There are those who dream big, know what they are worth, and expect the very best.
And, there are those who are more than grateful with whatever life throws at them – even when that means being taken for granted, and always given the short end of the stick.
These are type of people who would thank you, and even glorify your name, for throwing them a few slices of rotten bread – despite the fact that you are the very same person who caused their hunger, by denying them food, in the first place.
This is in stark contrast to those who know who they are, what they deserve in life, and will never compromise their worth – who steadfastly refuse to settle for the mediocre, or be treated as second class citizens.
Tragically, though, the former group – those who hold no ambitions beyond the bare basics of life – far outnumber the latter, more so in our country Zimbabwe.
In fact, in our country, those who demand the best, and refuse the mediocre are labeled, “unpatriotic”!
Which explains our continued oppression by those in authority.
Surely, how can anyone explain a resident who has not had a single drop of running water in his home for over three months, and piles of stinking uncollected rubbish gathering into a little hill outside his house – all largely due to incompetent lackluster service delivery by local authorities – suddenly, heap the very authors of this misery with unbridled praises and glory, after finally being provided three days of running water, and the garbage eventually removed?
The same applies to residents, who go for hours or even days, without any electricity – thereby, being immensely inconvenienced in both their home and work plans, as a result of gross mismanagement and rampant corruption in the power utility – yet, screaming in hysterical excitement when power is finally restored.
We then have citizens – who have endured the indignity and pain of unemployment for years, regardless of their high learning, caused by an economic mess created by the ruling elite’s unmitigated ineptitude, and grand looting of national resources – but shockingly, sing and ululate, in wild transports of jubilation, after being given some handouts, or even small laughable so-called “empowerment projects”.
This, in spite of the fact that, had the economy been managed properly and functional, they would have been following their life-long dreams – and, not forced into agriculture, “income generating projects”, or artisanal mining, which they certainly never liked, nor studied for at university or college – but would have been living a life of luxury and plenty, as they earned big from what they truly desired and enjoyed doing.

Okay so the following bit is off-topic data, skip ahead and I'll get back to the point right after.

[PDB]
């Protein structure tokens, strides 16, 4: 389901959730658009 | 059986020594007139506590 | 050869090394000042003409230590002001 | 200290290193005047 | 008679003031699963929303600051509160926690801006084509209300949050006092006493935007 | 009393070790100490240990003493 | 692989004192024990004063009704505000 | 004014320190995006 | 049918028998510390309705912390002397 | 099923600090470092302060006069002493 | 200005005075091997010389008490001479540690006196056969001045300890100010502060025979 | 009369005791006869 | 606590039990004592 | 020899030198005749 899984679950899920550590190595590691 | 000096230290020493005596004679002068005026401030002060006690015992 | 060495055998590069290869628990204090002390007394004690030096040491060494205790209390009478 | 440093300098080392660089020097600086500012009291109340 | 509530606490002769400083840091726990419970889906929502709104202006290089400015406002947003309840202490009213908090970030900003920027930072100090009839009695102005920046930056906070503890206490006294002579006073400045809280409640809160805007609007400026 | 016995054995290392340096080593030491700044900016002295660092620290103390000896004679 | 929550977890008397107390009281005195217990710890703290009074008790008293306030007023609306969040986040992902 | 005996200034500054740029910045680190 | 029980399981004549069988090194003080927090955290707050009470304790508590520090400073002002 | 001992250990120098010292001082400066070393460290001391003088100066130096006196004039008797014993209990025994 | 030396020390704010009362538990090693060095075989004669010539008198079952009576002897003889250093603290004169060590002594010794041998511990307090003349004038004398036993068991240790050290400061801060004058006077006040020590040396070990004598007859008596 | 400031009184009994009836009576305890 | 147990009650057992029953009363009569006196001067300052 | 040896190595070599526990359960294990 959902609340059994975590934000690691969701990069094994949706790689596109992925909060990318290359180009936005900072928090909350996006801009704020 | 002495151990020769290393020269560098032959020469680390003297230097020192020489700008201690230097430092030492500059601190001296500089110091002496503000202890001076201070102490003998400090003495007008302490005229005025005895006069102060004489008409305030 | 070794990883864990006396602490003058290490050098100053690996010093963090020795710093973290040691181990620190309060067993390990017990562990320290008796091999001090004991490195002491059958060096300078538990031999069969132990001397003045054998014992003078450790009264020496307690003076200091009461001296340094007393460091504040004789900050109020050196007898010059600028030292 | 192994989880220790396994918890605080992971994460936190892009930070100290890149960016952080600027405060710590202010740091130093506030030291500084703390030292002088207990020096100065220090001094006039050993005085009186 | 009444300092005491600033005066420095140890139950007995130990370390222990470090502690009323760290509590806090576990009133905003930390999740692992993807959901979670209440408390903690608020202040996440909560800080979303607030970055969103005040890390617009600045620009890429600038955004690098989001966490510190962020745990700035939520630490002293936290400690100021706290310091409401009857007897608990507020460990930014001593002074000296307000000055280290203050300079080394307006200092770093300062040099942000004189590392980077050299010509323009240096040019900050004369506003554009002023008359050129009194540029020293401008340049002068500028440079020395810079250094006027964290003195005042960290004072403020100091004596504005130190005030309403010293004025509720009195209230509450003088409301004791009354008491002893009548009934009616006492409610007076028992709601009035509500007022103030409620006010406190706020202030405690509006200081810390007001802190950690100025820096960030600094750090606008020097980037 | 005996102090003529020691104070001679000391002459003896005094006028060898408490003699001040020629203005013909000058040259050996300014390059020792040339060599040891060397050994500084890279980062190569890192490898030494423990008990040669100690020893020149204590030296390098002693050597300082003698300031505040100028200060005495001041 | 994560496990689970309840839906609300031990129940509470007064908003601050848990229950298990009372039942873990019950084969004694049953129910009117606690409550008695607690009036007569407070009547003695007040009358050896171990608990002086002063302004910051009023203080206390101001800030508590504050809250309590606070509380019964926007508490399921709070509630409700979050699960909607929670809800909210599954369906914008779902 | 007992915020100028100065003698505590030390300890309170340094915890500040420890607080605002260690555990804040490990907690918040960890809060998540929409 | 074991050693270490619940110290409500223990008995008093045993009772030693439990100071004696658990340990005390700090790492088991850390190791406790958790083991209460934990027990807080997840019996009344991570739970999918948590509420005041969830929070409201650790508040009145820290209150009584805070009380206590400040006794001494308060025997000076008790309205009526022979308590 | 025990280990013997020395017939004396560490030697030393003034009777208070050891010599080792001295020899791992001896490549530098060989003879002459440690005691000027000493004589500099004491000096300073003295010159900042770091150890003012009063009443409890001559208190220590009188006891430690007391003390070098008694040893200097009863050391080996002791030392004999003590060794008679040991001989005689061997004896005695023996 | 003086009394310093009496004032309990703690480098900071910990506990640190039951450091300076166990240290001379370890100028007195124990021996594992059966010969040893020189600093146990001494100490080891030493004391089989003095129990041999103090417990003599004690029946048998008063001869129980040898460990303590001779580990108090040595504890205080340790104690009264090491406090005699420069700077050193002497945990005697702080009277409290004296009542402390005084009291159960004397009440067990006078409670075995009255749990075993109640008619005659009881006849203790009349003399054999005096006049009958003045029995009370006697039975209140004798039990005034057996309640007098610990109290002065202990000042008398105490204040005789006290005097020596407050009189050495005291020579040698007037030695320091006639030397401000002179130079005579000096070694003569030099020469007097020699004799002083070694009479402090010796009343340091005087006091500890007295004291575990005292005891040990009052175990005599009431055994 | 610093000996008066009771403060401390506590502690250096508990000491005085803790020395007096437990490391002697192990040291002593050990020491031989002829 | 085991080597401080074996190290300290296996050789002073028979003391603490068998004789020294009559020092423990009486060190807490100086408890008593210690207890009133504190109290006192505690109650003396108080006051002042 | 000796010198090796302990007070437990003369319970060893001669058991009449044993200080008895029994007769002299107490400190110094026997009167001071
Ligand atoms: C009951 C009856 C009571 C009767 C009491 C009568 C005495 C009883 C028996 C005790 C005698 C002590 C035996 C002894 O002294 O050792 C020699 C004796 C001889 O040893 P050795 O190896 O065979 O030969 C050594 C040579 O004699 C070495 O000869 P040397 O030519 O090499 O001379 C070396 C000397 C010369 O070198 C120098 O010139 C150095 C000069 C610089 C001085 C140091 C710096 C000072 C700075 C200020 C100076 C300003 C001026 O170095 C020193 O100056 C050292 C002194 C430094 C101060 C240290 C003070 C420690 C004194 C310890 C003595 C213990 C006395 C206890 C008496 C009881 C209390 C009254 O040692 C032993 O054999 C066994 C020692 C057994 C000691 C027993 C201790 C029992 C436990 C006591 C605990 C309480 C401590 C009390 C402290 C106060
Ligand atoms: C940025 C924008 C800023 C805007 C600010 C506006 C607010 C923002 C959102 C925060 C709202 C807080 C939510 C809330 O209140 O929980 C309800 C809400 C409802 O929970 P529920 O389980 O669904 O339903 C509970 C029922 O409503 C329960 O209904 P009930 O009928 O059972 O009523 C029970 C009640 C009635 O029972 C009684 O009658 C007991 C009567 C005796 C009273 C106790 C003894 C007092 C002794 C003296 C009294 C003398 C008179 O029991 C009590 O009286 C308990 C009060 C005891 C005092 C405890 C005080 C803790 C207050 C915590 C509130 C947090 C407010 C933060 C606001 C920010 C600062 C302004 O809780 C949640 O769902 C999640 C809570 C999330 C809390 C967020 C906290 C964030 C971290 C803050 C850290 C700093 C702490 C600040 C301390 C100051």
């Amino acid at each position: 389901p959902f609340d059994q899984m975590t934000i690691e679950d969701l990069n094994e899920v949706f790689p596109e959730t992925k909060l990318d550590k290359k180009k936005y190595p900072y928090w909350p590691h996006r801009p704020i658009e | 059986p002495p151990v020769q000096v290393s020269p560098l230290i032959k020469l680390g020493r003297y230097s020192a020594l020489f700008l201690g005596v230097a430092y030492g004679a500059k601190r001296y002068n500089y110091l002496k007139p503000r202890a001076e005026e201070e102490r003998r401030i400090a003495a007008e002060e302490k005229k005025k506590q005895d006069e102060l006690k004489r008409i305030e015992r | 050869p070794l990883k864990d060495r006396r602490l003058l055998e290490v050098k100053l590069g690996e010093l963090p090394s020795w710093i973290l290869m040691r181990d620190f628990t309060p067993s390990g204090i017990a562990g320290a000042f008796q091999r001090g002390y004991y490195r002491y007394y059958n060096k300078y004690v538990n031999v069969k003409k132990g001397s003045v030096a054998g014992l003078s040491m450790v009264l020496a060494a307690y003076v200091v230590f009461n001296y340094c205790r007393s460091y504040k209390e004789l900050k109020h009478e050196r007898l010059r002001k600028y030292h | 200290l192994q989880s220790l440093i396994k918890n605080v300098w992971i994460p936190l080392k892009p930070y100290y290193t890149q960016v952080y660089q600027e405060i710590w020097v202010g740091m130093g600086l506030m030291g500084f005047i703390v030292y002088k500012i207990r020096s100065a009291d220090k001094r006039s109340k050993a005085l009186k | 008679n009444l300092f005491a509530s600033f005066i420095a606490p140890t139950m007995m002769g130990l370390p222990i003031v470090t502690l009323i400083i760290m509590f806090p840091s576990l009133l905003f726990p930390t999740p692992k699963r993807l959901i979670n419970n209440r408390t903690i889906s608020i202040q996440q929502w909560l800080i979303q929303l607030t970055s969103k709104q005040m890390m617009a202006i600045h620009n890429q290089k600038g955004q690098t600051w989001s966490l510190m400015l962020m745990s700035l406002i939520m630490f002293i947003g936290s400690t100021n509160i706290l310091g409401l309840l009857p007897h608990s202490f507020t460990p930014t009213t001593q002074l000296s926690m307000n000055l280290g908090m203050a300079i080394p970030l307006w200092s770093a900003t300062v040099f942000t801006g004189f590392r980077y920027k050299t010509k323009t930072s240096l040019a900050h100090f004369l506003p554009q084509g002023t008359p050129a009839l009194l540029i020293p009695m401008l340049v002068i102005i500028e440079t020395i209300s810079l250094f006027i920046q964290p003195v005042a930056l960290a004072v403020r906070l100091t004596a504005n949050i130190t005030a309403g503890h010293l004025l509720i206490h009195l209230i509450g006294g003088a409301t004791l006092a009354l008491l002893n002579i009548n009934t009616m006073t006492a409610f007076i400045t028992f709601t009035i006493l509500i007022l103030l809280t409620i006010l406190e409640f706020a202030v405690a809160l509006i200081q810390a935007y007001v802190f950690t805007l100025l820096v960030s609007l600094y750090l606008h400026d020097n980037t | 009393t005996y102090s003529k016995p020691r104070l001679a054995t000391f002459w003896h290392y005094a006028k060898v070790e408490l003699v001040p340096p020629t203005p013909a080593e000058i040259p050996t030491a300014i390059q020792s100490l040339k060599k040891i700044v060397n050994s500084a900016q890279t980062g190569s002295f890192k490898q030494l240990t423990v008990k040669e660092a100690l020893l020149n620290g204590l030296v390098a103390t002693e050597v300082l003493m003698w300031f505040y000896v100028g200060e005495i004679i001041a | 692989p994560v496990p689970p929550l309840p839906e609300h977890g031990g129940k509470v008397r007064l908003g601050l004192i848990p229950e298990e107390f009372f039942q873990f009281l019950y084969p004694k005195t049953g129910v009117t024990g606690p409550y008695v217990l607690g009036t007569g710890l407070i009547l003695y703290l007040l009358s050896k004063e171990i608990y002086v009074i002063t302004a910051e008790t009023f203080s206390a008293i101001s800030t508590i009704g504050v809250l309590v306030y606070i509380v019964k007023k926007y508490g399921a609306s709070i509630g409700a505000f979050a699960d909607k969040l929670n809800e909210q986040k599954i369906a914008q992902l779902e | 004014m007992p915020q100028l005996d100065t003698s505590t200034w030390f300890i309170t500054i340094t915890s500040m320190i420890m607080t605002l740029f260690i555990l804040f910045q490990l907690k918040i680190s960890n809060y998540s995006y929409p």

Is it never perturbing, watching villagers exhorting the virtues of our country’s leaders – after being donated a few agricultural inputs, for small scale subsistence farming, that only manages to feed their families – yet, those in power own vast tracts of land, in a country large enough to accommodate most villagers into owning their own commercial plots?
Can anything be more shocking than well educated men and women pushing and shoving each other, as they battle to get onto the few ZUPCO buses, or illegal pirate taxis (“mushikashika”) available to ferry them to and from home – who should, in a normal country, be owning their own motor vehicles, but seemingly not seeing anything wrong with that picture?
What about teachers, who are forced by economic circumferences, to seek lodgings (usually, a room or two) at properties owned by their pupils’ parents – as a result, stripping them of all respectability, and leaving them open to ridicule by those they teach?
Why are we so comfortable with the mediocre?
Why do we even appear excited and proud of the clearly humiliating lowering of our standards as citizens of Zimbabwe?
Maybe, that is why we find those who actually celebrate the construction of a “world-class” international airport, or a “modern” parliament building, as some form of “development” – which will most likely only be used by the wealthy and powerful – whilst, they themselves are content with staying in ramshackle houses, and selling tomatoes at street corners.
Where then, do we find the strength and courage to stand up for our rights, when the very worst the country has to offer, seems good enough for us?
Admittedly, there are those who appear naturally inclined to look down upon themselves, never believing that they are worth much, or not deserving the “fat of the land”, and are satisfied with whatever falls on their laps – however, when this group begins to look like it is the majority of the population, then this becomes hugely problematic.
In the end, we ourselves make it so easy for those in power to take us for granted, and abuse us.
Are we not still stuck in the old colonial mindset, whereby when we asked for higher salaries equivalent to our white counterparts, our employers would retort, “what do you need all that money for, since all what you people need is a plate of sadza and vegetables!”
Sadly, most of us have hardly moved from that position – as we have accepted that we are alright with the least.
Quite frankly, unless we start boldly demanding bigger and better for ourselves – we will forever be given the worst, whilst those in power eat the best!
© Tendai Ruben Mbofana is a social justice activist, writer and social commentator. Please feel free to contact him on WhatsApp/Call: +263715667700 / +263782283975, or Calls Only: +263788897936 / +263733399640, or email: [email protected]Post published in: Featured